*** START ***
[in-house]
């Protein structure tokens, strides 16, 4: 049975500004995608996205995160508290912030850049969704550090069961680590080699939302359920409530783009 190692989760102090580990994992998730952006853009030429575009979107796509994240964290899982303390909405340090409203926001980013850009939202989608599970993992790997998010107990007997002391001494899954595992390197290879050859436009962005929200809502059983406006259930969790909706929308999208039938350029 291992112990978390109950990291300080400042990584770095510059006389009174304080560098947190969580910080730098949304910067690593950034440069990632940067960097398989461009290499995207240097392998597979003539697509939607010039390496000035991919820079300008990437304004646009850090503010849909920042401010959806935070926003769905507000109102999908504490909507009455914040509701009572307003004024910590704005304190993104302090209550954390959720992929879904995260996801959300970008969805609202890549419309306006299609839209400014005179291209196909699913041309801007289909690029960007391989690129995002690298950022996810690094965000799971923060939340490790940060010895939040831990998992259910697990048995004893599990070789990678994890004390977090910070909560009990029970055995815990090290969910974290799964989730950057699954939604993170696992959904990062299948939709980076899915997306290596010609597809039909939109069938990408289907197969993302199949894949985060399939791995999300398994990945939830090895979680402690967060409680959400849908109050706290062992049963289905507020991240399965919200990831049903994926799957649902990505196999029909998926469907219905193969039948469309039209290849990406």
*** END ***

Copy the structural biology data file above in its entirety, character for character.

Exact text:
[in-house]
């Protein structure tokens, strides 16, 4: 049975500004995608996205995160508290912030850049969704550090069961680590080699939302359920409530783009 190692989760102090580990994992998730952006853009030429575009979107796509994240964290899982303390909405340090409203926001980013850009939202989608599970993992790997998010107990007997002391001494899954595992390197290879050859436009962005929200809502059983406006259930969790909706929308999208039938350029 291992112990978390109950990291300080400042990584770095510059006389009174304080560098947190969580910080730098949304910067690593950034440069990632940067960097398989461009290499995207240097392998597979003539697509939607010039390496000035991919820079300008990437304004646009850090503010849909920042401010959806935070926003769905507000109102999908504490909507009455914040509701009572307003004024910590704005304190993104302090209550954390959720992929879904995260996801959300970008969805609202890549419309306006299609839209400014005179291209196909699913041309801007289909690029960007391989690129995002690298950022996810690094965000799971923060939340490790940060010895939040831990998992259910697990048995004893599990070789990678994890004390977090910070909560009990029970055995815990090290969910974290799964989730950057699954939604993170696992959904990062299948939709980076899915997306290596010609597809039909939109069938990408289907197969993302199949894949985060399939791995999300398994990945939830090895979680402690967060409680959400849908109050706290062992049963289905507020991240399965919200990831049903994926799957649902990505196999029909998926469907219905193969039948469309039209290849990406």